Second grade Social Studies students held a “States Exposition” in which they presented individual research projects and their knowledge of the five regions of the United States, including land and water forms, to parents and faculty assembled, by class, in the Welles Lower School Building, June 10. The multimedia event included video, poster board and recitations and was a culmination of their semester-long study of the United States.
New Canaan Country School ninth graders offered words of gratitude and touching reminiscences in their 2021 yearbook dedication to two teachers: Grade 9 Teacher, Coach and Advisor Tom Giggi and Physical Education Teacher and Coach Meegan Horn. The tributes were read aloud before the Upper School community, June 10. Mrs. Horn, who participated via Zoom, was home with her newborn child.
Working in small teams, New Canaan Country School sixth grade social studies students navigated their way around campus to points labelled Spain, England, Portugal, France, England and the Netherlands as participants of a “Trade Routes” game, June 6. The culminating experience follows their year-long study of major explorers who journeyed to expand Western ideals, following trade routes that originated during the Renaissance time-period.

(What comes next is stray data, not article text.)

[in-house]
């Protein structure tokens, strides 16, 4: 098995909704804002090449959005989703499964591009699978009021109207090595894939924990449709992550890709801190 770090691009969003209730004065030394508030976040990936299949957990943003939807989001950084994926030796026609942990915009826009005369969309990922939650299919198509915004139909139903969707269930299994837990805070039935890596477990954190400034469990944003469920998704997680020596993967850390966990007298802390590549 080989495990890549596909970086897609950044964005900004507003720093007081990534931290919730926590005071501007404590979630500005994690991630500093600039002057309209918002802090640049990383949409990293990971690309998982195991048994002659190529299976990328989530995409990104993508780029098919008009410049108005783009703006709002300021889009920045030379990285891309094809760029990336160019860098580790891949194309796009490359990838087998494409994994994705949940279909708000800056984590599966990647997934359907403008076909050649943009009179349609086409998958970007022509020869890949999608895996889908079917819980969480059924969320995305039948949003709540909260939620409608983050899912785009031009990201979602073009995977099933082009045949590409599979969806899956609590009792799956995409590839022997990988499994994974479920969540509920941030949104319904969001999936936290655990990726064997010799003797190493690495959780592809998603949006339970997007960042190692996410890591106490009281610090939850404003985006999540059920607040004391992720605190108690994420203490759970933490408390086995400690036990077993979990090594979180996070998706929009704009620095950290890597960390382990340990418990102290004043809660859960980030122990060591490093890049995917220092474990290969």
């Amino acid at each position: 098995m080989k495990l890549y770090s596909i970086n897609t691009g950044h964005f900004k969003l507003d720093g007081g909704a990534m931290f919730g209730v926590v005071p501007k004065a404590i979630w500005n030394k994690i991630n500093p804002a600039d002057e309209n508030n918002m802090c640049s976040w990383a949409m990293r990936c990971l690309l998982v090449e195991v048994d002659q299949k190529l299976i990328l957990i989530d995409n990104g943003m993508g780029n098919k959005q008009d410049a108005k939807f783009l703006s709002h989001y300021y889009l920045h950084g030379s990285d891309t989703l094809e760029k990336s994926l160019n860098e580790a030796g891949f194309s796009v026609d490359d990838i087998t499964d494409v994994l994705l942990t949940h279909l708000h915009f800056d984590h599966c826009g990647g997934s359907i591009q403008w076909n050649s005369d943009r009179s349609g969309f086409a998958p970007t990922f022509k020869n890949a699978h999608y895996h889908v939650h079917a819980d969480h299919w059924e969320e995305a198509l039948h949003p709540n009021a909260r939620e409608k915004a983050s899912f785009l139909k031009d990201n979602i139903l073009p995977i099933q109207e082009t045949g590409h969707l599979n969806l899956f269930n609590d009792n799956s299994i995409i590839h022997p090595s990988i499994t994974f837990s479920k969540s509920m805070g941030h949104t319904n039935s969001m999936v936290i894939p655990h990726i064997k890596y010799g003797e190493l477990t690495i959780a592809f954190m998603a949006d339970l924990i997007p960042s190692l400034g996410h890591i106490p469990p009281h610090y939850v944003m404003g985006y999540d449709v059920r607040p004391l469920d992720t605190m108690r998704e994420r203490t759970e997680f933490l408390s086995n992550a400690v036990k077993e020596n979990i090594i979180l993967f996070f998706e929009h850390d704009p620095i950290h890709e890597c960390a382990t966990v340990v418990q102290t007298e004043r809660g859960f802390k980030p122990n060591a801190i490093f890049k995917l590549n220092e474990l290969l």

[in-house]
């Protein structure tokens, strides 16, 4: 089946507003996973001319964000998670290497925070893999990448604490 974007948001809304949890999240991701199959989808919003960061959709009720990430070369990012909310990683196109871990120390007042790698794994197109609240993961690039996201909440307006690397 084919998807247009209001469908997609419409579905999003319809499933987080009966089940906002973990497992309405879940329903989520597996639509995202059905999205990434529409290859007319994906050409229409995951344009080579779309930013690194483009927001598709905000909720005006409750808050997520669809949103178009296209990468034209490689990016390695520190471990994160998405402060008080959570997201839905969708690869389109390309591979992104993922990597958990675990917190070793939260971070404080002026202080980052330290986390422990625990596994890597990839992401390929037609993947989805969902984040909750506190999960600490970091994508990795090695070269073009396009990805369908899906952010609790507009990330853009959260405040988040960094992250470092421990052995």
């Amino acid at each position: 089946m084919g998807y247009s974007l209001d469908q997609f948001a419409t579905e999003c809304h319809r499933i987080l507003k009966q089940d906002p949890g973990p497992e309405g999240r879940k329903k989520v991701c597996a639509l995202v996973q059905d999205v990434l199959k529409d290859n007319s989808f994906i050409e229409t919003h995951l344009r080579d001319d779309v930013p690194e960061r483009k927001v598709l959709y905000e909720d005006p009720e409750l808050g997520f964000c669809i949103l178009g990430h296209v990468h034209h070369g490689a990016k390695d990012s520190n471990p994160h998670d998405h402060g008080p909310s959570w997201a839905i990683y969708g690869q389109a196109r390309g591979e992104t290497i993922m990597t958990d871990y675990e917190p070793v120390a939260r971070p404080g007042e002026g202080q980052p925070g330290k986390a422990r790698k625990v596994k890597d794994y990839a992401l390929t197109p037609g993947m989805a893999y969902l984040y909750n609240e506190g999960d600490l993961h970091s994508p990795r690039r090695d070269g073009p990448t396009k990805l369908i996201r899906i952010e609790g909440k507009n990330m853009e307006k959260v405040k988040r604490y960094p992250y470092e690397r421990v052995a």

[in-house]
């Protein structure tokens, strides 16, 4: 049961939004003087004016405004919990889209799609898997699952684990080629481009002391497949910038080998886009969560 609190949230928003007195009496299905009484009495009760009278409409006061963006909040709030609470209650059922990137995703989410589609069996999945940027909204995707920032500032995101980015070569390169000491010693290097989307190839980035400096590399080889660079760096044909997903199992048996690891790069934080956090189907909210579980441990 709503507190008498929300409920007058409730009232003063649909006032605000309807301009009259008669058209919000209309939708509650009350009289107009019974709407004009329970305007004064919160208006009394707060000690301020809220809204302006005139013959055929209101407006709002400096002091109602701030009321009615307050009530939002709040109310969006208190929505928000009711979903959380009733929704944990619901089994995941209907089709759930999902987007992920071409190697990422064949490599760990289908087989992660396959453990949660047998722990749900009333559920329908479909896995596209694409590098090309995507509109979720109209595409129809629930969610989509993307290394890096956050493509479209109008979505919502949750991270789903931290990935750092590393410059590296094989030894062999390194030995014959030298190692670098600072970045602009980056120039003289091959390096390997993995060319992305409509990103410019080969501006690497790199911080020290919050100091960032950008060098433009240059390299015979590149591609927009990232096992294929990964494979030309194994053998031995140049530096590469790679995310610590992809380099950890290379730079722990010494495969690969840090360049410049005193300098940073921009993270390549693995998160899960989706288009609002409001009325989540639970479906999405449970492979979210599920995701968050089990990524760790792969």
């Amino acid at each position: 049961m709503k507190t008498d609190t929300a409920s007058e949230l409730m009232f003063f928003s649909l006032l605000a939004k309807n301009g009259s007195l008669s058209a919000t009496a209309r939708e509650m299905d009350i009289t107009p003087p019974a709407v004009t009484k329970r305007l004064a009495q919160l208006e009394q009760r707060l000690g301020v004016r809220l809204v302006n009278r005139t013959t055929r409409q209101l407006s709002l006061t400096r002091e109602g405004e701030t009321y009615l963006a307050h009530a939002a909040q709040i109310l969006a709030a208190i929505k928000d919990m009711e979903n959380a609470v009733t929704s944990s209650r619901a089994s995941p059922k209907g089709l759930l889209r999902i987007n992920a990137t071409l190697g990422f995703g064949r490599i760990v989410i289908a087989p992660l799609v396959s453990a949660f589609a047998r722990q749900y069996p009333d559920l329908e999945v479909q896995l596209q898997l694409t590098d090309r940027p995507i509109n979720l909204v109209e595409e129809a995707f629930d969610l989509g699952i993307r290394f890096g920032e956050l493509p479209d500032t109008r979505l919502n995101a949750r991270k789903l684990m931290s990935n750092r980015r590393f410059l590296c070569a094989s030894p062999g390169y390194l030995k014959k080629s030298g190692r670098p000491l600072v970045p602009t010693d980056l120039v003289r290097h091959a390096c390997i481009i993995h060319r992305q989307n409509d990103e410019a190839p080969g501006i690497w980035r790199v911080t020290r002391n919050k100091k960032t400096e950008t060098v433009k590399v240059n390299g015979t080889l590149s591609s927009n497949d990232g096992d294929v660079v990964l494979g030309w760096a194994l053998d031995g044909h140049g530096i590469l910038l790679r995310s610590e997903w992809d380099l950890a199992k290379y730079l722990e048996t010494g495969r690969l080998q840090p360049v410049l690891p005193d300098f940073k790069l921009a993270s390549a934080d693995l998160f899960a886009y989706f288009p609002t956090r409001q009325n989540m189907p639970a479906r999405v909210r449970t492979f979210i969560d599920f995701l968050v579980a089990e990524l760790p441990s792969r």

Fifth grade Earth and physical science students and their parents participated in a STEM design challenge in which they were given an engineering problem to solve with limited materials, June 10. Working in small groups, they designed and then created 3D plant models each with a unique adaptation in reaction to a real world issue, such as limited rain, an abundance of sunlight or leaf eating predators.
Fourth grade students performed oral recitals by class and participated in a grade-wide video production of a traditional Greek play for parents, June 1-3. These culminating activities were part of a year-end celebration following their multidisciplinary study of ancient Greece, early democracy, myths and "The Odyssey." Dressed in costume, students also shared their final written thesis projects, along with a gallery of handmade replicas of characters and sailing vessels found in the myths and text of "The Odyssey. " View video.
On May 25th the NCCS Upper School Cross Country team participated in the 2021 Run For It 5k, an event that coincided with Mental Health Awareness Month in raising money for To Write Love on Her Arms, a non-profit movement dedicated to presenting hope and finding help for people struggling with depression, addiction, self-injury, and suicide.